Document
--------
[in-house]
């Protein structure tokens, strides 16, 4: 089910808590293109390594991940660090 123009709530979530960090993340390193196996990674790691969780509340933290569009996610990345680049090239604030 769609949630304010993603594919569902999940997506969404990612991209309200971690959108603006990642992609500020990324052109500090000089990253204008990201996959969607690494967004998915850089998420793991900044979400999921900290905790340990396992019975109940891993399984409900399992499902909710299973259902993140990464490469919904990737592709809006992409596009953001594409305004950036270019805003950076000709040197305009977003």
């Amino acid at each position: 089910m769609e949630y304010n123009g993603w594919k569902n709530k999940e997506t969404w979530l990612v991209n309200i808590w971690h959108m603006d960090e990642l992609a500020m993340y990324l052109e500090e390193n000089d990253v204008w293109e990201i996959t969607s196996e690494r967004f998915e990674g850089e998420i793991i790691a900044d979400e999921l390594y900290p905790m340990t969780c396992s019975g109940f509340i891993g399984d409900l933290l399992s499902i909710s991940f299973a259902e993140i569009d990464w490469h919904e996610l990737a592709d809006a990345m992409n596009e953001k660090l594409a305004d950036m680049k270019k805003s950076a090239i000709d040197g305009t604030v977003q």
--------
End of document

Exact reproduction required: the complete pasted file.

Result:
[in-house]
């Protein structure tokens, strides 16, 4: 089910808590293109390594991940660090 123009709530979530960090993340390193196996990674790691969780509340933290569009996610990345680049090239604030 769609949630304010993603594919569902999940997506969404990612991209309200971690959108603006990642992609500020990324052109500090000089990253204008990201996959969607690494967004998915850089998420793991900044979400999921900290905790340990396992019975109940891993399984409900399992499902909710299973259902993140990464490469919904990737592709809006992409596009953001594409305004950036270019805003950076000709040197305009977003």
């Amino acid at each position: 089910m769609e949630y304010n123009g993603w594919k569902n709530k999940e997506t969404w979530l990612v991209n309200i808590w971690h959108m603006d960090e990642l992609a500020m993340y990324l052109e500090e390193n000089d990253v204008w293109e990201i996959t969607s196996e690494r967004f998915e990674g850089e998420i793991i790691a900044d979400e999921l390594y900290p905790m340990t969780c396992s019975g109940f509340i891993g399984d409900l933290l399992s499902i909710s991940f299973a259902e993140i569009d990464w490469h919904e996610l990737a592709d809006a990345m992409n596009e953001k660090l594409a305004d950036m680049k270019k805003s950076a090239i000709d040197g305009t604030v977003q």